I usually cringe when someone says, “Think outside the box,” because it is such a cliché. However, there is no better way to describe the way these designers played around with geometry to come up with unexpected architectural forms. Some adopt strong diagonals, while others celebrate curves; those familiar with architectural tools are going to have the ability to imagine how much the some of the designers used their triangles while others gave their own compasses a workout. What all these houses have in common besides their unique forms is a sensitivity and a powerful response to their websites. See if you’d consider trading in a saltbox for a triangle home or a geodesic dome.
I think of this home as “Bucky goes camping in Scotland.” This geodesic dome provides the ultimate glamping spot. Perched at the edge of the Audio of Lorne, the house enjoys a woodsy setting and water views.
The bare-looking kitchen is a lavish when one is in a camping mind-set.
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Frank Lloyd Wright’s most famous private residential layout is a natural masterpiece that has been website driven. The way Fallingwater merges into its surroundings set a precedent, particularly the way it hovers above a stream and a waterfall.
This rock was among the owner’s favorite places to sit on the house before the home was built, so Wright incorporated it in situ right in the front of the hearth.
When this glass cover is opened, the space fills with the sounds of the waterfall below.
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Produced by Charles Haertling, this home in Boulder, Colorado, is composed of 16 identical triangles.
The owner’s vibrant accessories and artwork enliven the space.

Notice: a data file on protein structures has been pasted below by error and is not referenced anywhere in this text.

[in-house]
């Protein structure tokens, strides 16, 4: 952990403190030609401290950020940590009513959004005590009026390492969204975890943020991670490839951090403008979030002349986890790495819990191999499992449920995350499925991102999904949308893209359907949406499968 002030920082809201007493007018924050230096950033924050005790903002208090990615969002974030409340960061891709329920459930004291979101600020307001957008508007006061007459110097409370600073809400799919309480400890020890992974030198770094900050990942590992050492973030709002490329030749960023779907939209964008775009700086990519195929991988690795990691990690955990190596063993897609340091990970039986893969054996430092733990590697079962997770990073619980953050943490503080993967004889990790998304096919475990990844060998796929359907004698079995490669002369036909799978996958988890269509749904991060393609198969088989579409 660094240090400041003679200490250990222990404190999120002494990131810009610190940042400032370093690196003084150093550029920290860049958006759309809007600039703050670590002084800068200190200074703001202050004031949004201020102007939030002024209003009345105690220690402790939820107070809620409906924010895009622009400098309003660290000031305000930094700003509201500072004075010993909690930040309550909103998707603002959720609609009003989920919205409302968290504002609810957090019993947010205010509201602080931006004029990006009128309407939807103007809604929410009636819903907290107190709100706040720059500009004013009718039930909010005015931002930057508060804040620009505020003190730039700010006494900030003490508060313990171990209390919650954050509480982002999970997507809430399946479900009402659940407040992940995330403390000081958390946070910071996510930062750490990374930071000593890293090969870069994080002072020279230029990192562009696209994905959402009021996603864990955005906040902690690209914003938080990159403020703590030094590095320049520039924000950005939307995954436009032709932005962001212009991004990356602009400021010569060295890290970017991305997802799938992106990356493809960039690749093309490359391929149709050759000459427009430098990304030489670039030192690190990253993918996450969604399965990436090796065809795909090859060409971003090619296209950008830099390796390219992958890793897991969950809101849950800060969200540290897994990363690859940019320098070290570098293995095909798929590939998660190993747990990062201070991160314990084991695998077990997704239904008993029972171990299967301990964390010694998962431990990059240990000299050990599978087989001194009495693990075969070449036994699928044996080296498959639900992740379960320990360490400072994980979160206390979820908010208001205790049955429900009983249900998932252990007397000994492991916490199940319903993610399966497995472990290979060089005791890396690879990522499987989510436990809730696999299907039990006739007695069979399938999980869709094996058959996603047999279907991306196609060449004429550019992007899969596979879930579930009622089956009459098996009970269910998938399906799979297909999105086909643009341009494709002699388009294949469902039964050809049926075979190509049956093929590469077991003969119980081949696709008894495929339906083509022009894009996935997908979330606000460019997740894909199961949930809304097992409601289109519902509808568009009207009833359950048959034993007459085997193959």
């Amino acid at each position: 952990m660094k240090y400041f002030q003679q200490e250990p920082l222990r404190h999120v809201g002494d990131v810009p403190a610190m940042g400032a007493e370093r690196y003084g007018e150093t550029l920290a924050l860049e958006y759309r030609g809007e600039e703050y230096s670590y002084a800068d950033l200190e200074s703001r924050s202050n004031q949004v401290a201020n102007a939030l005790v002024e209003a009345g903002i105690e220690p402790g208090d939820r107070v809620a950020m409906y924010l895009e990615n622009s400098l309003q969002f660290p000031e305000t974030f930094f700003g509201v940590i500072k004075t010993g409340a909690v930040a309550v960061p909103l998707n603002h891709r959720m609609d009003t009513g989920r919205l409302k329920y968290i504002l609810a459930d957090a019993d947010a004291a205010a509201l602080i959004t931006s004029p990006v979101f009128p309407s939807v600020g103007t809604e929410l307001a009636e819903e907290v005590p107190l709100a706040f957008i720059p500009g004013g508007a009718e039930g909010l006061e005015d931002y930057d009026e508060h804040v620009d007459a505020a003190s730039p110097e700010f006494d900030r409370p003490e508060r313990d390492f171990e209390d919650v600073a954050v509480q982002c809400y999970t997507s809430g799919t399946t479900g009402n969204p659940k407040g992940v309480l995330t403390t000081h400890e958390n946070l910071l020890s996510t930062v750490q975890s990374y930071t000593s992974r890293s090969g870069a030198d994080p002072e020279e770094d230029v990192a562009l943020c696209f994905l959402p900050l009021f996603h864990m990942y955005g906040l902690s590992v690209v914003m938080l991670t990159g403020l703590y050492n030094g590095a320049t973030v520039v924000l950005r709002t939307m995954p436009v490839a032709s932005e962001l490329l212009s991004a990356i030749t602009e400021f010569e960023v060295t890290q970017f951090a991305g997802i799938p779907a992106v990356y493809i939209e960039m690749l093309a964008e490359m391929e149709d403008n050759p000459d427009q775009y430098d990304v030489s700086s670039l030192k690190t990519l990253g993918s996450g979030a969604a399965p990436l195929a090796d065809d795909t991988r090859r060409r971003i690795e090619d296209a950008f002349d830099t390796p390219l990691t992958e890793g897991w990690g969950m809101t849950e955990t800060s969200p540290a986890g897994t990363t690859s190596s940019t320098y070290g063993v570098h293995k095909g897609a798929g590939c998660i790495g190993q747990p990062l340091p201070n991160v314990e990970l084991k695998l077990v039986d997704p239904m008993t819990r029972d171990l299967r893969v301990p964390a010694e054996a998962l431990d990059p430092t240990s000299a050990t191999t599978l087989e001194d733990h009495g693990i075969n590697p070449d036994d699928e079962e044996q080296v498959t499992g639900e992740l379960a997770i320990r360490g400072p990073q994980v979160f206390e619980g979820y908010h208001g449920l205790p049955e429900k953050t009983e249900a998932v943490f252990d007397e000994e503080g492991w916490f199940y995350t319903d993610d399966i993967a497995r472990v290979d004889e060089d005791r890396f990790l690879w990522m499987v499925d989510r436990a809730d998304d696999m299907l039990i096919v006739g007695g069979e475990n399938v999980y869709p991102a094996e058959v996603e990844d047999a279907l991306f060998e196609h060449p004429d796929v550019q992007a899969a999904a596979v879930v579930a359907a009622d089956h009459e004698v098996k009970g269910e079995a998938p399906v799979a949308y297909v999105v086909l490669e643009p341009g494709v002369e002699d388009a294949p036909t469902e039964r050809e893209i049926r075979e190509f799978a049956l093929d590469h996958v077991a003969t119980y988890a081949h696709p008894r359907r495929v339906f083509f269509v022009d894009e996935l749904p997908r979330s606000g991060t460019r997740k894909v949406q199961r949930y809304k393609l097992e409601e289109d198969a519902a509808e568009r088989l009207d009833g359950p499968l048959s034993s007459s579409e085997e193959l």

The fireplace layout takes its cues from the triangles’ sharp angles.
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This suburban Japanese house opens to views of Mount Hongu. The sharply inclined roof permits for glassless windows and solitude.
Every floor of the home has an outdoor area that has a feeling that’s distinctive from the others.
The big openings give the best patio, in spite of its intensely angled wall, a much bigger sense of scale.
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This home is called The Radius House, also Daniel Leibermann, a former Taliesin West student of Frank Lloyd Wright, designed it in 1960. Dwyer Layout finished a current renovation to update the home, which architect Vivian Dwyer dubbed “delicate surgery.”
The sort of the chief area of the house radiates from this central center, and expansive glass opens the interior to the surrounding forests.
Have a note from Wright, Leibermann placed a sizable river rock in the hearth.
Inform us : Can you give one of those geometric homes a go, or does your chi flow better through a more conventional residence?
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